Mass displacement in Gaza: Nearly 80 percent of population forced from homes, UN reports

UN Relief and Works Agency (UNRWA) shelters are currently housing around 930,000 people, a figure that represents over three-quarters of Gaza's population.

Image Credit: Getty Images

The Gaza Strip is experiencing a catastrophic humanitarian crisis, with the United Nations reporting that nearly 80% of its population has been displaced. As of November 19, approximately 1.7 million Palestinians have been forced from their homes due to the Israeli bombardment and raids that have escalated over recent weeks. The displacement crisis in Gaza has reached a critical point, with UN Secretary-General António Guterres describing the situation as “unparalleled.”

UN Relief and Works Agency (UNRWA) shelters are currently housing around 930,000 people, a figure that represents over three-quarters of Gaza’s population. These shelters are facing severe overcrowding, and health issues such as skin diseases and diarrhea have surged due to the cramped and unsanitary conditions. The lack of basic amenities is stark, with an average of one shower unit per 700 people and one toilet for every 160 people. In some areas, the situation is even more dire, with 400 people sharing a single toilet.

Guterres, in a recent press conference, expressed his deep concern over the civilian casualties and the scale of destruction in Gaza. According to the Palestinian government, the death toll in Gaza has reached at least 14,128, including a devastating number of children – at least 5,600. The health system in Gaza is on the brink of collapse, with only a fraction of hospitals still operational and a severe shortage of medical supplies.

The UNRWA’s efforts to provide aid are being hampered by Israel’s blockade, which has drastically reduced its capabilities. The blockade has led to a critical shortage of essentials like fuel, resulting in inadequate water and sanitation facilities. Over 100 UNRWA workers have tragically lost their lives since the onset of hostilities, marking this as the deadliest conflict for United Nations aid workers in history.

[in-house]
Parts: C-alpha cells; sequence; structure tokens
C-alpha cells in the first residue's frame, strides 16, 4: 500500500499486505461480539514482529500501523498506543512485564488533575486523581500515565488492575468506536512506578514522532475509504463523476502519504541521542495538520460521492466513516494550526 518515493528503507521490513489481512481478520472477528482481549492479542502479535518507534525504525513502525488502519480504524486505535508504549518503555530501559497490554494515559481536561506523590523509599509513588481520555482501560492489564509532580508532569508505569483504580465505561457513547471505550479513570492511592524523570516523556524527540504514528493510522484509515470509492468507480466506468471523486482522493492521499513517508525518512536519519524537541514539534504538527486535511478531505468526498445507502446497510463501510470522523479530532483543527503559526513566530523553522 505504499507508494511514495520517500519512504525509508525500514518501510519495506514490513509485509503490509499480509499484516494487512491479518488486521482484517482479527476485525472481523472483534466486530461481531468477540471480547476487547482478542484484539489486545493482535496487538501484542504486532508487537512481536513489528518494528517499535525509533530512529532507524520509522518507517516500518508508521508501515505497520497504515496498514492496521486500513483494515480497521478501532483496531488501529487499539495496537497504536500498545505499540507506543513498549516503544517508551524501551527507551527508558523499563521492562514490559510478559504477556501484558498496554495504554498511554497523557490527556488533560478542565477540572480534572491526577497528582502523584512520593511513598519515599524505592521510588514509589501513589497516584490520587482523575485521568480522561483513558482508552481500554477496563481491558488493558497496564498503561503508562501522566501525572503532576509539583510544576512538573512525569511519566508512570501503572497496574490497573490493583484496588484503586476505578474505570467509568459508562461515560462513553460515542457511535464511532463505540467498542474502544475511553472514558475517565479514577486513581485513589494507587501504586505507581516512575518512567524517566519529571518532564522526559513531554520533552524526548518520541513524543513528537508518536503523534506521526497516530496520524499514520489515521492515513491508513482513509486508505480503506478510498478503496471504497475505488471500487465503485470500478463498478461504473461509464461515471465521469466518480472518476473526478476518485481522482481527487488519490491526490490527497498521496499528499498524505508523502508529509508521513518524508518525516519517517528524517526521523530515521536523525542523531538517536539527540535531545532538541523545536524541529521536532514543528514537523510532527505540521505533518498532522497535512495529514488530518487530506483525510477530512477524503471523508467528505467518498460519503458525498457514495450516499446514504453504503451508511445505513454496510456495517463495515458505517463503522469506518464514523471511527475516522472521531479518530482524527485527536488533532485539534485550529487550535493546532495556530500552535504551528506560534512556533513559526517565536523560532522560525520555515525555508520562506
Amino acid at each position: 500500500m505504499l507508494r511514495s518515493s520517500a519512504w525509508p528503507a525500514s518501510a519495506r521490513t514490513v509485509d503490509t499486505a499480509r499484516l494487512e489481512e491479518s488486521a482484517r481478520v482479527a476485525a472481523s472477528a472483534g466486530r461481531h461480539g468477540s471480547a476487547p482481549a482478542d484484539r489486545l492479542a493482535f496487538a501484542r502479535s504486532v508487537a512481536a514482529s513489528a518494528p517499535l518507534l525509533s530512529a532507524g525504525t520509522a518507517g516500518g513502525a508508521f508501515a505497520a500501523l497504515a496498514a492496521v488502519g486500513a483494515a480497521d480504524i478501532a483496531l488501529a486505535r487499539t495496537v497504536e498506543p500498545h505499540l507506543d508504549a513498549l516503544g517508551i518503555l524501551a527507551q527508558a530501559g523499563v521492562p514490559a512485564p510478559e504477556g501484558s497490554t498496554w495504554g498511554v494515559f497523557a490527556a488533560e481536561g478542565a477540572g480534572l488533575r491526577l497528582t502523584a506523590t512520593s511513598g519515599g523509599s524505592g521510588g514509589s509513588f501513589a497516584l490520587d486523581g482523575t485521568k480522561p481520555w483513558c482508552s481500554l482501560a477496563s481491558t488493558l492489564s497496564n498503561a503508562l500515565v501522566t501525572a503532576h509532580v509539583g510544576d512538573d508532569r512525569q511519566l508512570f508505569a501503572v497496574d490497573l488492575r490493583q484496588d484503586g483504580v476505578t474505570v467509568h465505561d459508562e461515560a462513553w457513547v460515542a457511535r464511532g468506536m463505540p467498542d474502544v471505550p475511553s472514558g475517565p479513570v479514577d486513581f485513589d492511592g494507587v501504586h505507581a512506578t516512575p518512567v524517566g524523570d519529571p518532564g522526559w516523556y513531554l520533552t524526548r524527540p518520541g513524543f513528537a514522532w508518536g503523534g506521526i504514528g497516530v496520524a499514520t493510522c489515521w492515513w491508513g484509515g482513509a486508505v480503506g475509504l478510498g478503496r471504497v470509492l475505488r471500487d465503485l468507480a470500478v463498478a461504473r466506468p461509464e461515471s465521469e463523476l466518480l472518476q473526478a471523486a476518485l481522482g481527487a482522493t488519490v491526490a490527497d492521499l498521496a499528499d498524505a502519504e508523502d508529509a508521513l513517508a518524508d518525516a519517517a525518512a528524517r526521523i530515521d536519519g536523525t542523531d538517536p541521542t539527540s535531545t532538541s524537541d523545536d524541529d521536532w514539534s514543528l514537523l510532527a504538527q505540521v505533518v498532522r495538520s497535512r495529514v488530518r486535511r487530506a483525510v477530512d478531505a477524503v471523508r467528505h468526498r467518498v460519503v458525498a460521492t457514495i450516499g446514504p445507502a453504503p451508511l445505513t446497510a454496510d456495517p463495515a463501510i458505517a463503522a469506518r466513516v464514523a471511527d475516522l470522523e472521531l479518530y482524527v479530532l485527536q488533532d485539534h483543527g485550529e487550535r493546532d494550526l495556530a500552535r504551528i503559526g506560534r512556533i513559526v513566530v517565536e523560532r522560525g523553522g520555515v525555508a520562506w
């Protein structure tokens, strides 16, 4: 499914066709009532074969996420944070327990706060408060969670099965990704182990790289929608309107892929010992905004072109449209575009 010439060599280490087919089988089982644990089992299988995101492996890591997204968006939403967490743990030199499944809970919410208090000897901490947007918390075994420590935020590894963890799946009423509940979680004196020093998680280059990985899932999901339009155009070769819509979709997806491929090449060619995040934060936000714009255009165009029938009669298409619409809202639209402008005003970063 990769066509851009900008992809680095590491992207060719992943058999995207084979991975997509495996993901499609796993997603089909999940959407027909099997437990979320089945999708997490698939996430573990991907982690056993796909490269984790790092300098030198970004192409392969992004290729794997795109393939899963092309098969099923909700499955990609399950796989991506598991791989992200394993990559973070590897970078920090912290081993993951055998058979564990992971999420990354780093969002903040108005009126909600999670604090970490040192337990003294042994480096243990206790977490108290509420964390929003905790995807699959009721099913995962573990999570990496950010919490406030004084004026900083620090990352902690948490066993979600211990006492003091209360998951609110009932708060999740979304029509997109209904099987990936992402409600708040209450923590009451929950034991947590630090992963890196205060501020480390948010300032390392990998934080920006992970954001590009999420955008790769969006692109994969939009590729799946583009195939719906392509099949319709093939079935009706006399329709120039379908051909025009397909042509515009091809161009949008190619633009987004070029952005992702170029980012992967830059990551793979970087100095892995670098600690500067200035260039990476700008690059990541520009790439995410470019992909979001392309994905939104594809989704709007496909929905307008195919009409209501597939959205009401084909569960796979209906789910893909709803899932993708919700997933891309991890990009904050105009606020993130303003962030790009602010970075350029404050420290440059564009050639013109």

The water crisis in Gaza is particularly alarming. An Oxfam report highlights that water levels are at a mere 17 percent of pre-siege levels, and the fuel shortage has rendered water treatment and distribution virtually impossible. Many Gazans are left with access to less than a gallon of water per day, far below the international standard for basic human needs.

As the people of Gaza grapple with mass displacement and struggle to meet basic needs, they continue to face relentless bombardment from Israeli forces. Recent attacks have even targeted medical facilities, such as the shelling of al-Awda Hospital in Jabalia, which resulted in the death of three doctors and severe injuries to other staff members.

The international community has expressed growing concern over the situation in Gaza. Human rights organizations and experts have warned that Israel’s actions in Gaza amount to ethnic cleansing. The continuous assault has not only led to a record number of civilian casualties but has also created a dire humanitarian situation that demands urgent international attention and action.

The UNRWA has called for immediate support to address the critical needs in Gaza. However, the ongoing conflict and the blockade have made it increasingly difficult to provide necessary aid. The situation in Gaza serves as a grim reminder of the devastating impact of prolonged conflict on civilian populations and the urgent need for a peaceful resolution.


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